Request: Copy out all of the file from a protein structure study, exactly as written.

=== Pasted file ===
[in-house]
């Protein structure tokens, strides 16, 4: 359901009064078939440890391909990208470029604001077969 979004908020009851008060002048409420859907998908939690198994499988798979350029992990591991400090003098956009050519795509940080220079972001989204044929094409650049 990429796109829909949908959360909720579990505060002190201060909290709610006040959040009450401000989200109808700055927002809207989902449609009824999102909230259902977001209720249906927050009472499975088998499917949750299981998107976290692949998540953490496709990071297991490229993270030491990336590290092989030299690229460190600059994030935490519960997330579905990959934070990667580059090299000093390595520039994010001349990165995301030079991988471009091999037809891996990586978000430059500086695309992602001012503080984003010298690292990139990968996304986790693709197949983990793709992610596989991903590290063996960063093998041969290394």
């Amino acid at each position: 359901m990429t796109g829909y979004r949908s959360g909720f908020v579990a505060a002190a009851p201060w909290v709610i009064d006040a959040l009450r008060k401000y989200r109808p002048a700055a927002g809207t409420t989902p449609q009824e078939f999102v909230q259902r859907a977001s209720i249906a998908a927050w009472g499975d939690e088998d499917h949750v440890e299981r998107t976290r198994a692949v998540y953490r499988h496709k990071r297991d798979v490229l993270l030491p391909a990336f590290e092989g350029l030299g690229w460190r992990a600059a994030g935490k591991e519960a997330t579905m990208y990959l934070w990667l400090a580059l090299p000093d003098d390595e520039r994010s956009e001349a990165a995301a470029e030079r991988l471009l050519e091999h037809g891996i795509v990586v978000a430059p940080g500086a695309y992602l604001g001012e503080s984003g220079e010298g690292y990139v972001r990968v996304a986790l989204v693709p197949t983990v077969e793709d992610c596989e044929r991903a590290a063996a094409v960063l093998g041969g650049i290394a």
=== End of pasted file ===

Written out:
[in-house]
């Protein structure tokens, strides 16, 4: 359901009064078939440890391909990208470029604001077969 979004908020009851008060002048409420859907998908939690198994499988798979350029992990591991400090003098956009050519795509940080220079972001989204044929094409650049 990429796109829909949908959360909720579990505060002190201060909290709610006040959040009450401000989200109808700055927002809207989902449609009824999102909230259902977001209720249906927050009472499975088998499917949750299981998107976290692949998540953490496709990071297991490229993270030491990336590290092989030299690229460190600059994030935490519960997330579905990959934070990667580059090299000093390595520039994010001349990165995301030079991988471009091999037809891996990586978000430059500086695309992602001012503080984003010298690292990139990968996304986790693709197949983990793709992610596989991903590290063996960063093998041969290394």
């Amino acid at each position: 359901m990429t796109g829909y979004r949908s959360g909720f908020v579990a505060a002190a009851p201060w909290v709610i009064d006040a959040l009450r008060k401000y989200r109808p002048a700055a927002g809207t409420t989902p449609q009824e078939f999102v909230q259902r859907a977001s209720i249906a998908a927050w009472g499975d939690e088998d499917h949750v440890e299981r998107t976290r198994a692949v998540y953490r499988h496709k990071r297991d798979v490229l993270l030491p391909a990336f590290e092989g350029l030299g690229w460190r992990a600059a994030g935490k591991e519960a997330t579905m990208y990959l934070w990667l400090a580059l090299p000093d003098d390595e520039r994010s956009e001349a990165a995301a470029e030079r991988l471009l050519e091999h037809g891996i795509v990586v978000a430059p940080g500086a695309y992602l604001g001012e503080s984003g220079e010298g690292y990139v972001r990968v996304a986790l989204v693709p197949t983990v077969e793709d992610c596989e044929r991903a590290a063996a094409v960063l093998g041969g650049i290394a």